Deal with performance issues in appropriate way

  • Date: 27 September 2017

A RECENT employment tribunal case Mrs M Williams v Meddygfa Rhydbach Surgery & Others highlights the importance of robust performance management.

Mrs Williams won a constructive dismissal case against her former employer after being bullied during a poorly handled performance management process.

She had worked as a receptionist at the practice from 1986 before being promoted to practice manager in 1996 and at the time was said to be well thought of by the doctors, despite having had no formal training or qualifications.

However, the partners had become dissatisfied with Mrs William’s performance, the view being that she was not taking managerial responsibility to improve the efficiency of the practice.

A meeting was held in 2014 to discuss concerns about her performance and she was informed that she was not up to the task or meeting expectations. However, no extra training or support was offered.

One of the doctors, Dr Smits, was reported to be very blunt and shouted at her on occasions. During one meeting, it was alleged that Dr Smits raised his voice and banged his hand against a door in frustration.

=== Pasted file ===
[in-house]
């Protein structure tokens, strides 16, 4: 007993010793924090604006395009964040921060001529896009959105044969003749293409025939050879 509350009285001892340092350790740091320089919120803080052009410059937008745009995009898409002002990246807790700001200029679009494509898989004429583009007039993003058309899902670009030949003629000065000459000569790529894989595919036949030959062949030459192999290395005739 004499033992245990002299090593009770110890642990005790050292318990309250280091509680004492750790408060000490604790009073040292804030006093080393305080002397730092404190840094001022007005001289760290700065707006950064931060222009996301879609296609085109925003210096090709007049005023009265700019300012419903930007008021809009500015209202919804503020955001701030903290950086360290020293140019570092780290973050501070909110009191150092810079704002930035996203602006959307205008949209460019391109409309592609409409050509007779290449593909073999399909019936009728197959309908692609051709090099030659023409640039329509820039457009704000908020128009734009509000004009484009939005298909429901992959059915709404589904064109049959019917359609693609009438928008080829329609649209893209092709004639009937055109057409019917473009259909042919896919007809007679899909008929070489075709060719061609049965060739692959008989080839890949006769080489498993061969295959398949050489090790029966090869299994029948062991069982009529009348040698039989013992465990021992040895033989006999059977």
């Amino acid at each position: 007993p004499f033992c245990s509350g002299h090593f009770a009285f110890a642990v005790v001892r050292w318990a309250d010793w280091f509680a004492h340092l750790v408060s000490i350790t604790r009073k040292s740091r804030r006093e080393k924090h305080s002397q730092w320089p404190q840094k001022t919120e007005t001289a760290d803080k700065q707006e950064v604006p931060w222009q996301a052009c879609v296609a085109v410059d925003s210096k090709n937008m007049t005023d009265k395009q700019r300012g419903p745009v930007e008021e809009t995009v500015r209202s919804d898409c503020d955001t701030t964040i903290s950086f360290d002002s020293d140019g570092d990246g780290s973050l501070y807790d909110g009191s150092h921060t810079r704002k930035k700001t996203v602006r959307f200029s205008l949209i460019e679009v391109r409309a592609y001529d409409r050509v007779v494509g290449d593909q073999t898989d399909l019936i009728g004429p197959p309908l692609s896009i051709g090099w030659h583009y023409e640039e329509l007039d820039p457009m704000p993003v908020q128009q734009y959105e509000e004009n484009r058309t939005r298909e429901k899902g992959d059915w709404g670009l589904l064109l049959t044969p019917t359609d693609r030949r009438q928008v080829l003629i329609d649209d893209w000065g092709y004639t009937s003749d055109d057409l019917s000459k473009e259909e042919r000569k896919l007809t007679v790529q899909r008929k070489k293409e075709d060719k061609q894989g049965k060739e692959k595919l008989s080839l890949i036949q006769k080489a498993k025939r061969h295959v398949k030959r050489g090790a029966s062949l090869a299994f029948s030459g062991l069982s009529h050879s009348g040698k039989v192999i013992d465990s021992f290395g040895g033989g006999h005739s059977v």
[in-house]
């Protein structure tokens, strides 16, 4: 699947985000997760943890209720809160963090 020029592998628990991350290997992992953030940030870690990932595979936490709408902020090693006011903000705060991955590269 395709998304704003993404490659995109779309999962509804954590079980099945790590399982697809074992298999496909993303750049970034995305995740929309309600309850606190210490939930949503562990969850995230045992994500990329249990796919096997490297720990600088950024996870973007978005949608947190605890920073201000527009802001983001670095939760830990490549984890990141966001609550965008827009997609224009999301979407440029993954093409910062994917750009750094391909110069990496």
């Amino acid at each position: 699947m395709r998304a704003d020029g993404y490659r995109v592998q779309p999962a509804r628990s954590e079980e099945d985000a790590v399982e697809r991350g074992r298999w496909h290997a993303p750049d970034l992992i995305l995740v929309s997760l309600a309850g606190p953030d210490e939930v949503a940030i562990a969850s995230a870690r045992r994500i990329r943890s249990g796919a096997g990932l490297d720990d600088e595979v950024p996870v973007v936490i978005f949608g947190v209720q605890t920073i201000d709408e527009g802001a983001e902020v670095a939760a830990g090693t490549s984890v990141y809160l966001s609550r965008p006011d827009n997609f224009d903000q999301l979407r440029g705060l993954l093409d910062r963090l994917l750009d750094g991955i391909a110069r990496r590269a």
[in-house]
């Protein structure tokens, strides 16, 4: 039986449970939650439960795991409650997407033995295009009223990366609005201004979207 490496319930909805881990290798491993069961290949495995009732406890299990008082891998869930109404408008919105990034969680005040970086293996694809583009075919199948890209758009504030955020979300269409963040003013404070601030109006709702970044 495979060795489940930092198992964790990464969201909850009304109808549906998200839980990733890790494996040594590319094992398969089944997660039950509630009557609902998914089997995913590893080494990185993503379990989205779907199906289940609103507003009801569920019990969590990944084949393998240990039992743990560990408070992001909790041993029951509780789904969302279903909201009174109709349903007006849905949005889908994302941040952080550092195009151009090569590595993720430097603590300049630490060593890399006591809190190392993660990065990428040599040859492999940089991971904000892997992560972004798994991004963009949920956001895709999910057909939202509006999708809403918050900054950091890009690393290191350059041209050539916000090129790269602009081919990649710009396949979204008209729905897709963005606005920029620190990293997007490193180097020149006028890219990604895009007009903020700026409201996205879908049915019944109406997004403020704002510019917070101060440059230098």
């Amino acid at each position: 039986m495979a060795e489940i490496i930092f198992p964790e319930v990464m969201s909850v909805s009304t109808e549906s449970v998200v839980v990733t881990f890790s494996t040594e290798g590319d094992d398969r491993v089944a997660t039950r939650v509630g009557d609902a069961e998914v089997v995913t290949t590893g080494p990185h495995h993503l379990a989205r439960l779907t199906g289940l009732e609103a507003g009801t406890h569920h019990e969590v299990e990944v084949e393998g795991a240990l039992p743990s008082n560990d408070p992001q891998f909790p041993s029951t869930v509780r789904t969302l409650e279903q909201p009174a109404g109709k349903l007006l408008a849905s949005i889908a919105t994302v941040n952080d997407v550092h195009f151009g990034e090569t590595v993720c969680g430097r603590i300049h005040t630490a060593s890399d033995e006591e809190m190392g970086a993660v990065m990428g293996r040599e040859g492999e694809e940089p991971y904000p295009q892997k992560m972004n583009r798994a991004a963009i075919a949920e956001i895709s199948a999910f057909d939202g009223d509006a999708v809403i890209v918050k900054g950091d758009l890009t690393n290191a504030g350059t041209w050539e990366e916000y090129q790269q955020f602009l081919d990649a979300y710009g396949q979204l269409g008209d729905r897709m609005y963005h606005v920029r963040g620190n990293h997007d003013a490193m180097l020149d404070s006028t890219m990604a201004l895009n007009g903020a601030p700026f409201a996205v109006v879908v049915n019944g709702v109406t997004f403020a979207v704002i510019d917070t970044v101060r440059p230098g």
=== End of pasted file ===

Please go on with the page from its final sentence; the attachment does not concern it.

Mrs Williams took sick leave and raised a bullying grievance against Dr Smits which was not upheld. Mrs Williams resigned two days later.

The tribunal heard that Mrs Williams had been constructively unfairly dismissed. Regardless of the fact whether there performance issues or not she had not been properly performance managed and had been bullied. The court reminded everyone that all employees have the right to work in an environment free from oppression.

This page was correct at the time of publication. Any guidance is intended as general guidance for members only. If you are a member and need specific advice relating to your own circumstances, please contact one of our advisers.

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